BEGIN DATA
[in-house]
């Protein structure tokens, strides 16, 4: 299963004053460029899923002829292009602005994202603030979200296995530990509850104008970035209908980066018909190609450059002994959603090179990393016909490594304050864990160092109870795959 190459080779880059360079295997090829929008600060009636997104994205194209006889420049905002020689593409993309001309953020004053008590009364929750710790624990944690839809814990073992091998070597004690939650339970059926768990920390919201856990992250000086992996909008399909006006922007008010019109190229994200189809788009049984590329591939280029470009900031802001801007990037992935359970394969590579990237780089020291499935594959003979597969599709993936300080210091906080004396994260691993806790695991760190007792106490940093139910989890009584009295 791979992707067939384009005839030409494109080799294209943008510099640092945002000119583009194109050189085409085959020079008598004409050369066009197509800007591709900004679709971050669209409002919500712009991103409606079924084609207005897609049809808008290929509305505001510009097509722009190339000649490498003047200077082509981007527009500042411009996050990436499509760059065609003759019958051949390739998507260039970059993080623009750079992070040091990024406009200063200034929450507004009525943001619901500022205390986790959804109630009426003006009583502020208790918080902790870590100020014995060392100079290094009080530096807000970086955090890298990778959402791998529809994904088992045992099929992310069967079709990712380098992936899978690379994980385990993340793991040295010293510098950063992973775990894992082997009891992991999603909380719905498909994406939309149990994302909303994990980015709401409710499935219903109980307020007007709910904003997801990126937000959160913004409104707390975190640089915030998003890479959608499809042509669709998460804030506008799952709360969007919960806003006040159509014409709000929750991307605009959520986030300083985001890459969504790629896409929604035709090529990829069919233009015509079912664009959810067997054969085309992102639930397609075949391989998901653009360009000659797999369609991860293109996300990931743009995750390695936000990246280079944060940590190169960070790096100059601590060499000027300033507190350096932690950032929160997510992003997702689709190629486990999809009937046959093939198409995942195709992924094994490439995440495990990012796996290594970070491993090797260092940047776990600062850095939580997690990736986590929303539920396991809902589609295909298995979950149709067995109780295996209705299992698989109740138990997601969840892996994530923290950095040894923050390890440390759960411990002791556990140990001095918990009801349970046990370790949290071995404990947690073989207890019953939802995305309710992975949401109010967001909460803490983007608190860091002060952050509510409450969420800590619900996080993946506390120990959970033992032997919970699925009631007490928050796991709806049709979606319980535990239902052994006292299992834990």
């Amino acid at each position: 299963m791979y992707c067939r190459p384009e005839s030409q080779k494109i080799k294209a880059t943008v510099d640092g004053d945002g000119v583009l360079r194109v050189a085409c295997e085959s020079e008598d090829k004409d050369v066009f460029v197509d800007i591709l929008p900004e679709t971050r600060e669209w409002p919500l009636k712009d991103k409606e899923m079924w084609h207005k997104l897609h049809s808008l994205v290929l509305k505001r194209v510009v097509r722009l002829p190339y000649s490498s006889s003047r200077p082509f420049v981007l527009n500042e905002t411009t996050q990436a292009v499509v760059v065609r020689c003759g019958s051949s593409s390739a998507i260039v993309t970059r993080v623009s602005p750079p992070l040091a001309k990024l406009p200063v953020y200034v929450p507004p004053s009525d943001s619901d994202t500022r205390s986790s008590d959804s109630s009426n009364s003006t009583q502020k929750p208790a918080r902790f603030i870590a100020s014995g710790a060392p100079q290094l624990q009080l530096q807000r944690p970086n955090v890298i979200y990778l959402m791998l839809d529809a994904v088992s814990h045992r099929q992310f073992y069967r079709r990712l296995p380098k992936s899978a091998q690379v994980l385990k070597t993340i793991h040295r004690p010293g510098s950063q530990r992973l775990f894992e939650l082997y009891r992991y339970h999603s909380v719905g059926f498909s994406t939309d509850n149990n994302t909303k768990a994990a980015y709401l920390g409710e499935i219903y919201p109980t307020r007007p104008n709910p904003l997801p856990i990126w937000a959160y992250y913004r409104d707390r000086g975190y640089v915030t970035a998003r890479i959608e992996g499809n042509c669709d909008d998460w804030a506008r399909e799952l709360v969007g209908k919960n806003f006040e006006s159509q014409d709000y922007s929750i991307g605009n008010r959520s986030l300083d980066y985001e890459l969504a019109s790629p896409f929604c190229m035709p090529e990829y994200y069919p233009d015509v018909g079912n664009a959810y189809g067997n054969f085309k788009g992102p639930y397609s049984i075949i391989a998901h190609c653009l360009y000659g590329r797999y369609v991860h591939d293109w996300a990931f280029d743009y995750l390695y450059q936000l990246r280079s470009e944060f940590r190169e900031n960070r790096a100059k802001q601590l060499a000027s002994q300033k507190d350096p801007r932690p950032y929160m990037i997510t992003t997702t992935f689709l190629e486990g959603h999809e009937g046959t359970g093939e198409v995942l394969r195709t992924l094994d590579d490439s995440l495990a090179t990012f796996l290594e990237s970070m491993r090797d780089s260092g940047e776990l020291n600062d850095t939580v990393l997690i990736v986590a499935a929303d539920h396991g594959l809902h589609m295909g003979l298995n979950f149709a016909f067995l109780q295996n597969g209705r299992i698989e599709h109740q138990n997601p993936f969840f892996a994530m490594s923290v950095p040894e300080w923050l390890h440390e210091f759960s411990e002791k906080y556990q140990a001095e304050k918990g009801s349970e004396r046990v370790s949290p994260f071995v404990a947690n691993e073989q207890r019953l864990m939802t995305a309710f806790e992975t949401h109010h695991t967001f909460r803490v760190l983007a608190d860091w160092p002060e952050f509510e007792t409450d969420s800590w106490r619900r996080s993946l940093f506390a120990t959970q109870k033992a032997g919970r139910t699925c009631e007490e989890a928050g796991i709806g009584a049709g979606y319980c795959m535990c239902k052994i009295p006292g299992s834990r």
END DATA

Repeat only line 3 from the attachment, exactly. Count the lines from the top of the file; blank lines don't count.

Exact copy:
């Amino acid at each position: 299963m791979y992707c067939r190459p384009e005839s030409q080779k494109i080799k294209a880059t943008v510099d640092g004053d945002g000119v583009l360079r194109v050189a085409c295997e085959s020079e008598d090829k004409d050369v066009f460029v197509d800007i591709l929008p900004e679709t971050r600060e669209w409002p919500l009636k712009d991103k409606e899923m079924w084609h207005k997104l897609h049809s808008l994205v290929l509305k505001r194209v510009v097509r722009l002829p190339y000649s490498s006889s003047r200077p082509f420049v981007l527009n500042e905002t411009t996050q990436a292009v499509v760059v065609r020689c003759g019958s051949s593409s390739a998507i260039v993309t970059r993080v623009s602005p750079p992070l040091a001309k990024l406009p200063v953020y200034v929450p507004p004053s009525d943001s619901d994202t500022r205390s986790s008590d959804s109630s009426n009364s003006t009583q502020k929750p208790a918080r902790f603030i870590a100020s014995g710790a060392p100079q290094l624990q009080l530096q807000r944690p970086n955090v890298i979200y990778l959402m791998l839809d529809a994904v088992s814990h045992r099929q992310f073992y069967r079709r990712l296995p380098k992936s899978a091998q690379v994980l385990k070597t993340i793991h040295r004690p010293g510098s950063q530990r992973l775990f894992e939650l082997y009891r992991y339970h999603s909380v719905g059926f498909s994406t939309d509850n149990n994302t909303k768990a994990a980015y709401l920390g409710e499935i219903y919201p109980t307020r007007p104008n709910p904003l997801p856990i990126w937000a959160y992250y913004r409104d707390r000086g975190y640089v915030t970035a998003r890479i959608e992996g499809n042509c669709d909008d998460w804030a506008r399909e799952l709360v969007g209908k919960n806003f006040e006006s159509q014409d709000y922007s929750i991307g605009n008010r959520s986030l300083d980066y985001e890459l969504a019109s790629p896409f929604c190229m035709p090529e990829y994200y069919p233009d015509v018909g079912n664009a959810y189809g067997n054969f085309k788009g992102p639930y397609s049984i075949i391989a998901h190609c653009l360009y000659g590329r797999y369609v991860h591939d293109w996300a990931f280029d743009y995750l390695y450059q936000l990246r280079s470009e944060f940590r190169e900031n960070r790096a100059k802001q601590l060499a000027s002994q300033k507190d350096p801007r932690p950032y929160m990037i997510t992003t997702t992935f689709l190629e486990g959603h999809e009937g046959t359970g093939e198409v995942l394969r195709t992924l094994d590579d490439s995440l495990a090179t990012f796996l290594e990237s970070m491993r090797d780089s260092g940047e776990l020291n600062d850095t939580v990393l997690i990736v986590a499935a929303d539920h396991g594959l809902h589609m295909g003979l298995n979950f149709a016909f067995l109780q295996n597969g209705r299992i698989e599709h109740q138990n997601p993936f969840f892996a994530m490594s923290v950095p040894e300080w923050l390890h440390e210091f759960s411990e002791k906080y556990q140990a001095e304050k918990g009801s349970e004396r046990v370790s949290p994260f071995v404990a947690n691993e073989q207890r019953l864990m939802t995305a309710f806790e992975t949401h109010h695991t967001f909460r803490v760190l983007a608190d860091w160092p002060e952050f509510e007792t409450d969420s800590w106490r619900r996080s993946l940093f506390a120990t959970q109870k033992a032997g919970r139910t699925c009631e007490e989890a928050g796991i709806g009584a049709g979606y319980c795959m535990c239902k052994i009295p006292g299992s834990r």